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Union Pacific Railyard

Groundwater that is contaminated with volatile organic chemicals (VOCs) has flowed into the residential areas near the Union Pacific Rail Yard in NW Eugene. State officials have been concerned about the potential for the chemicals' vapors to drift up through the soil, and into the air of homes located closest to the railyard in the Trainsong neighborhood.

The railyard, located in Northwest Eugene, originally began operations in the late 1800's as a small regional railroad. Throughout the decades of rail operations at the site, drips, spills and operating practices have contaminated the soil and groundwater at the railyard. Public health and DEQ are concerned about the groundwater contamination and the potential effect it has on nearby neighborhoods.DEQ staff hosted a public meeting on November 1, 2007, at the Red Cross Building in Bethel

Assessment

EHAP wrote a report in 2007 that evaluated the public health implications of the contamination. The unanswered question at the time of that report's release was whether homes were being affected by "vapor intrusion" from volatile organic chemicals (VOCs) migrating up through the soil and into the indoor air of nearby homes. This Trainsong Neighborhood Indoor Air Assessment (pdf) addresses that question specifically.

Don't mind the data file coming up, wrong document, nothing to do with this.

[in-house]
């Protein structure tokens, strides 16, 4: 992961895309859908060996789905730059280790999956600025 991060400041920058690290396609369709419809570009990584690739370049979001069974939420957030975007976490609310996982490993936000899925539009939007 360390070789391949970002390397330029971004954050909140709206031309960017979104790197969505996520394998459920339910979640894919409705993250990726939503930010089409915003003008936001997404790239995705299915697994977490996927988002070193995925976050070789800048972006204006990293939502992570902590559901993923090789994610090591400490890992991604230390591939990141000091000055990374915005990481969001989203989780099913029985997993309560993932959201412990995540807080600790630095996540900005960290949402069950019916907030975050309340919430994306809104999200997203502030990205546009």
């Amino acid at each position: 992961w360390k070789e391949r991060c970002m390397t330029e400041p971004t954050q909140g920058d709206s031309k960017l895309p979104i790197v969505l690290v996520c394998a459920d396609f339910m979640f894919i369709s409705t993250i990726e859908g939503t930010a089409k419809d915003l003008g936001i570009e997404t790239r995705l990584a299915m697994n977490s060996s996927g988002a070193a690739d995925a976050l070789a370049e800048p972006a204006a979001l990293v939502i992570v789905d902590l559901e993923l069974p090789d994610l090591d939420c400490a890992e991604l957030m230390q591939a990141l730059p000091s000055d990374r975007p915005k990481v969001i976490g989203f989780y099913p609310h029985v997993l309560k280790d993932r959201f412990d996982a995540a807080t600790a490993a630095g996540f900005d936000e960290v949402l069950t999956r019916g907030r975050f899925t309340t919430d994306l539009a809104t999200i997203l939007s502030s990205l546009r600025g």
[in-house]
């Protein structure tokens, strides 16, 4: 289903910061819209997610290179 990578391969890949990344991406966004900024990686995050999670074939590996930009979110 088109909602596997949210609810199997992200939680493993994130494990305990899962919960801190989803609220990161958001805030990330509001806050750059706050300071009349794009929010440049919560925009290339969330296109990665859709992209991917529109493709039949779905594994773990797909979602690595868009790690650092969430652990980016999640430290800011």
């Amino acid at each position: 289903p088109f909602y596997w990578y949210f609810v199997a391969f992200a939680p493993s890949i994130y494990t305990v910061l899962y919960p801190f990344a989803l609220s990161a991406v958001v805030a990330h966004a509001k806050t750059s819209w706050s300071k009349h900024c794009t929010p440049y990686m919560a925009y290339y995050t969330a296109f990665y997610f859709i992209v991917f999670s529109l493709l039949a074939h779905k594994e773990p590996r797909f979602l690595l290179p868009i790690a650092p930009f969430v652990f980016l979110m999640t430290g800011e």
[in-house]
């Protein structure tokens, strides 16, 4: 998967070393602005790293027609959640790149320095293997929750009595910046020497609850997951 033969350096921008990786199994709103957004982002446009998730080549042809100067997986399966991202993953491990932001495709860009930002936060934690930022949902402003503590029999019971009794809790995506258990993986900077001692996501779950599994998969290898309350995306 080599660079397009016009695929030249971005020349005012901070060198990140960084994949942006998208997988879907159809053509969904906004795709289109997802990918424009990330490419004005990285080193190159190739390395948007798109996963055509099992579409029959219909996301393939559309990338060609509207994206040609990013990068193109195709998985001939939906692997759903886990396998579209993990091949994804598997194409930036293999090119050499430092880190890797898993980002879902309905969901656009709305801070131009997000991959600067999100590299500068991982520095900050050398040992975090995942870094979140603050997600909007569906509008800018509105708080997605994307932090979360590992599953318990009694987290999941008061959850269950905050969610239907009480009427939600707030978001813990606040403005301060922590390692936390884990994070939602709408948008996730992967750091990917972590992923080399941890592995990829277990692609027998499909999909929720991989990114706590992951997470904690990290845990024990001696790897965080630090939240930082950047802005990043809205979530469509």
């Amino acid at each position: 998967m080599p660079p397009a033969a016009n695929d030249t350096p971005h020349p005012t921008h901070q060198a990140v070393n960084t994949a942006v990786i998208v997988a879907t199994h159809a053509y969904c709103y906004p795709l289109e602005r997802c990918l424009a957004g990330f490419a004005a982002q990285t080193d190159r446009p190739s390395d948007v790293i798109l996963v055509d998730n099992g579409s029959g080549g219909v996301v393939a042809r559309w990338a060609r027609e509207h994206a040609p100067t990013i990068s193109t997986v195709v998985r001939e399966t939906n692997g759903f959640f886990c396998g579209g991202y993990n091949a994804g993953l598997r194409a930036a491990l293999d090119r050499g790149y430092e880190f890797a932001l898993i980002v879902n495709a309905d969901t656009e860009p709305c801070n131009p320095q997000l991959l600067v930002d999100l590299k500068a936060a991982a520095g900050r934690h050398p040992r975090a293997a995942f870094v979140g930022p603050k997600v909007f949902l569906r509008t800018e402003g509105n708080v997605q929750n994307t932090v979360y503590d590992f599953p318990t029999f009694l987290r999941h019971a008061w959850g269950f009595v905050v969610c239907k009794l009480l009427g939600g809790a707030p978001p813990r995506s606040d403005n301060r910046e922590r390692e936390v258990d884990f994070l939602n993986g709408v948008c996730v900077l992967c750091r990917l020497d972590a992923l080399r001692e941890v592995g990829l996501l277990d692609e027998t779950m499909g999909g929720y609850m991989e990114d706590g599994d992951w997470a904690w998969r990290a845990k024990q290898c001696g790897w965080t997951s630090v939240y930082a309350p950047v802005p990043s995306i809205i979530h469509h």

EHAP's assessment examining data from DEQ's vapor intrusion study, confirms that vapor intrusion is not occurring. Of the nine homes in the study, seven showed VOC levels below health guidelines. Two homes showed levels above health guidelines, but after careful examination of the data it appears there is a source of VOCs within these homes that is causing the elevated levels. VOC measurements taken from the soil under the homes, as well as their crawlspaces, showed lower levels than those inside the homes themselves. This is the opposite of what normally occurs with vapor intrusion. There are many commonly used household products that can contaminate the indoor air of people's homes. See gingerbread man study (pdf).

Next Steps

Chemical vapor levels in the soil beneath the Trainsong neighborhood have dropped dramatically in the past two years. However, until DEQ can verify that the levels will stay low, UPRR will continue to maintain vapor barriers for 6 residences as an added measure of safety. With DEQ oversight, the railroad will also continue monitoring soil gas levels in the Trainsong neighborhood. DEQ will use this information to determine how long the vapor barriers will need to be maintained.

Reports

Educational Materials

Public Participation

  • EHAP is available to work with individual homeowners, to determine sources of VOCs within their homes. EHAP & DEQ are also available to answer community-wide questions if requested.
  • DEQ staff hosted a public meeting on November 1, 2007, at the Red Cross Building in Bethel.

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